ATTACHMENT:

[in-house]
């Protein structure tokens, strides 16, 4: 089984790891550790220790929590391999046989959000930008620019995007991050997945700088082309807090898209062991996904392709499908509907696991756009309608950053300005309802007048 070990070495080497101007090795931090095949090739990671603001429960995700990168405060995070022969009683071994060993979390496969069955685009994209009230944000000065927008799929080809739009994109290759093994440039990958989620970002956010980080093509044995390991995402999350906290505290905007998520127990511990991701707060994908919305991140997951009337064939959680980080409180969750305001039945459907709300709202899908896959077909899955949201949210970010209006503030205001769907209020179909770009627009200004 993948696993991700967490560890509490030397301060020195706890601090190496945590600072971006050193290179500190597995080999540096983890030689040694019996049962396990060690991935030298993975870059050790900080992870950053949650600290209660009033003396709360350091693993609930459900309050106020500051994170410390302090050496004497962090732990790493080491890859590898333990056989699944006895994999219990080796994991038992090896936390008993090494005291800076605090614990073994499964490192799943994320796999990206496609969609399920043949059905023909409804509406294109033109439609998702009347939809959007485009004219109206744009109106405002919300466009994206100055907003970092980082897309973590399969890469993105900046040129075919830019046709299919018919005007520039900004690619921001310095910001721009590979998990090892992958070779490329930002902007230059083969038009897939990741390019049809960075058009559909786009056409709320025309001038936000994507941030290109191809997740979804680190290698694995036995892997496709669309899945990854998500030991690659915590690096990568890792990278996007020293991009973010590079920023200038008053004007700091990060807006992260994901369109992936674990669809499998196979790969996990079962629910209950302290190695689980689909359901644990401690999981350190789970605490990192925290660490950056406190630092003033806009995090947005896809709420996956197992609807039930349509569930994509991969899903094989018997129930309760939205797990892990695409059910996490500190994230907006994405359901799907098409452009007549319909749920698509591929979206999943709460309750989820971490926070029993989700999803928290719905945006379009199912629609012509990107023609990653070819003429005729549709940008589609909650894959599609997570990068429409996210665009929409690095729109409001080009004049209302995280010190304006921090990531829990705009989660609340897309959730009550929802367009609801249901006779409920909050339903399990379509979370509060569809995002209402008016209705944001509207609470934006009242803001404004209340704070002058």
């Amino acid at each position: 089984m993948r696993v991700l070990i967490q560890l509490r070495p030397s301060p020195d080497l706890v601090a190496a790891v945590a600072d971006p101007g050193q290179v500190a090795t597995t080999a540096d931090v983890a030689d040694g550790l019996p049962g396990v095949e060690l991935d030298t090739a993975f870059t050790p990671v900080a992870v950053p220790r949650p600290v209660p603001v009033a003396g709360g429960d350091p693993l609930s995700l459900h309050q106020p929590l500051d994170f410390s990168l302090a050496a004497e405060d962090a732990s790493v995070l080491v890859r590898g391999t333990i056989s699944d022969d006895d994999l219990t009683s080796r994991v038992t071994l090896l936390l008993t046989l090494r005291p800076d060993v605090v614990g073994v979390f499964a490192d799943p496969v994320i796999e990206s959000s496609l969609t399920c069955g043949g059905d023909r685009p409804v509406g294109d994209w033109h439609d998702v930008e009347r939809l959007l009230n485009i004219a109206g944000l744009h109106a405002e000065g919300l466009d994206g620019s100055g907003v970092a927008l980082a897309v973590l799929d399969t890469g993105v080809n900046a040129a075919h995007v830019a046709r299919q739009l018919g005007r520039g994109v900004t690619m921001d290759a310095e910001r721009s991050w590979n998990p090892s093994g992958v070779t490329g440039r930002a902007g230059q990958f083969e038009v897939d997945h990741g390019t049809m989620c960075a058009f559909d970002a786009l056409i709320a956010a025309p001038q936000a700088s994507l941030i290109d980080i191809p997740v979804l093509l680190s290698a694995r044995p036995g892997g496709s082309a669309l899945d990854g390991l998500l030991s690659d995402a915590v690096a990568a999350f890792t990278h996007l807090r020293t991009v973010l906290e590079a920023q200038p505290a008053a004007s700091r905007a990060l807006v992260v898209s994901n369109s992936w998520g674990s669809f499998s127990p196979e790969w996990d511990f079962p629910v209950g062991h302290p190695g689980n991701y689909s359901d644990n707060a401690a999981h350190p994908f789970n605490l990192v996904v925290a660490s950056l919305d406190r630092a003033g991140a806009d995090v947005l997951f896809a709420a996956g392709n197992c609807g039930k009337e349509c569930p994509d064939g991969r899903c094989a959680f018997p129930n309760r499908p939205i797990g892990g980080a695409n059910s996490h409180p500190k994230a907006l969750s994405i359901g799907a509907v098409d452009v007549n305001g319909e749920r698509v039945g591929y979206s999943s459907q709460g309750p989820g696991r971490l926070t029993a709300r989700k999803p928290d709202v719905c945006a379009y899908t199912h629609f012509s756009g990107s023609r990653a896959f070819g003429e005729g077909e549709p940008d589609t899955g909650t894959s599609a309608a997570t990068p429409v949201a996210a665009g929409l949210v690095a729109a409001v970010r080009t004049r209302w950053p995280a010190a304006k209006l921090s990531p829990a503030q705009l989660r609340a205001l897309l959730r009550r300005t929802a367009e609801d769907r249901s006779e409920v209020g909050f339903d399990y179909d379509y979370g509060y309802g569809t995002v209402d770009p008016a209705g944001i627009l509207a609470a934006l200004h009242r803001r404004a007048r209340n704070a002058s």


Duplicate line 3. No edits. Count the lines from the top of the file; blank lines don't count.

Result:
């Amino acid at each position: 089984m993948r696993v991700l070990i967490q560890l509490r070495p030397s301060p020195d080497l706890v601090a190496a790891v945590a600072d971006p101007g050193q290179v500190a090795t597995t080999a540096d931090v983890a030689d040694g550790l019996p049962g396990v095949e060690l991935d030298t090739a993975f870059t050790p990671v900080a992870v950053p220790r949650p600290v209660p603001v009033a003396g709360g429960d350091p693993l609930s995700l459900h309050q106020p929590l500051d994170f410390s990168l302090a050496a004497e405060d962090a732990s790493v995070l080491v890859r590898g391999t333990i056989s699944d022969d006895d994999l219990t009683s080796r994991v038992t071994l090896l936390l008993t046989l090494r005291p800076d060993v605090v614990g073994v979390f499964a490192d799943p496969v994320i796999e990206s959000s496609l969609t399920c069955g043949g059905d023909r685009p409804v509406g294109d994209w033109h439609d998702v930008e009347r939809l959007l009230n485009i004219a109206g944000l744009h109106a405002e000065g919300l466009d994206g620019s100055g907003v970092a927008l980082a897309v973590l799929d399969t890469g993105v080809n900046a040129a075919h995007v830019a046709r299919q739009l018919g005007r520039g994109v900004t690619m921001d290759a310095e910001r721009s991050w590979n998990p090892s093994g992958v070779t490329g440039r930002a902007g230059q990958f083969e038009v897939d997945h990741g390019t049809m989620c960075a058009f559909d970002a786009l056409i709320a956010a025309p001038q936000a700088s994507l941030i290109d980080i191809p997740v979804l093509l680190s290698a694995r044995p036995g892997g496709s082309a669309l899945d990854g390991l998500l030991s690659d995402a915590v690096a990568a999350f890792t990278h996007l807090r020293t991009v973010l906290e590079a920023q200038p505290a008053a004007s700091r905007a990060l807006v992260v898209s994901n369109s992936w998520g674990s669809f499998s127990p196979e790969w996990d511990f079962p629910v209950g062991h302290p190695g689980n991701y689909s359901d644990n707060a401690a999981h350190p994908f789970n605490l990192v996904v925290a660490s950056l919305d406190r630092a003033g991140a806009d995090v947005l997951f896809a709420a996956g392709n197992c609807g039930k009337e349509c569930p994509d064939g991969r899903c094989a959680f018997p129930n309760r499908p939205i797990g892990g980080a695409n059910s996490h409180p500190k994230a907006l969750s994405i359901g799907a509907v098409d452009v007549n305001g319909e749920r698509v039945g591929y979206s999943s459907q709460g309750p989820g696991r971490l926070t029993a709300r989700k999803p928290d709202v719905c945006a379009y899908t199912h629609f012509s756009g990107s023609r990653a896959f070819g003429e005729g077909e549709p940008d589609t899955g909650t894959s599609a309608a997570t990068p429409v949201a996210a665009g929409l949210v690095a729109a409001v970010r080009t004049r209302w950053p995280a010190a304006k209006l921090s990531p829990a503030q705009l989660r609340a205001l897309l959730r009550r300005t929802a367009e609801d769907r249901s006779e409920v209020g909050f339903d399990y179909d379509y979370g509060y309802g569809t995002v209402d770009p008016a209705g944001i627009l509207a609470a934006l200004h009242r803001r404004a007048r209340n704070a002058s």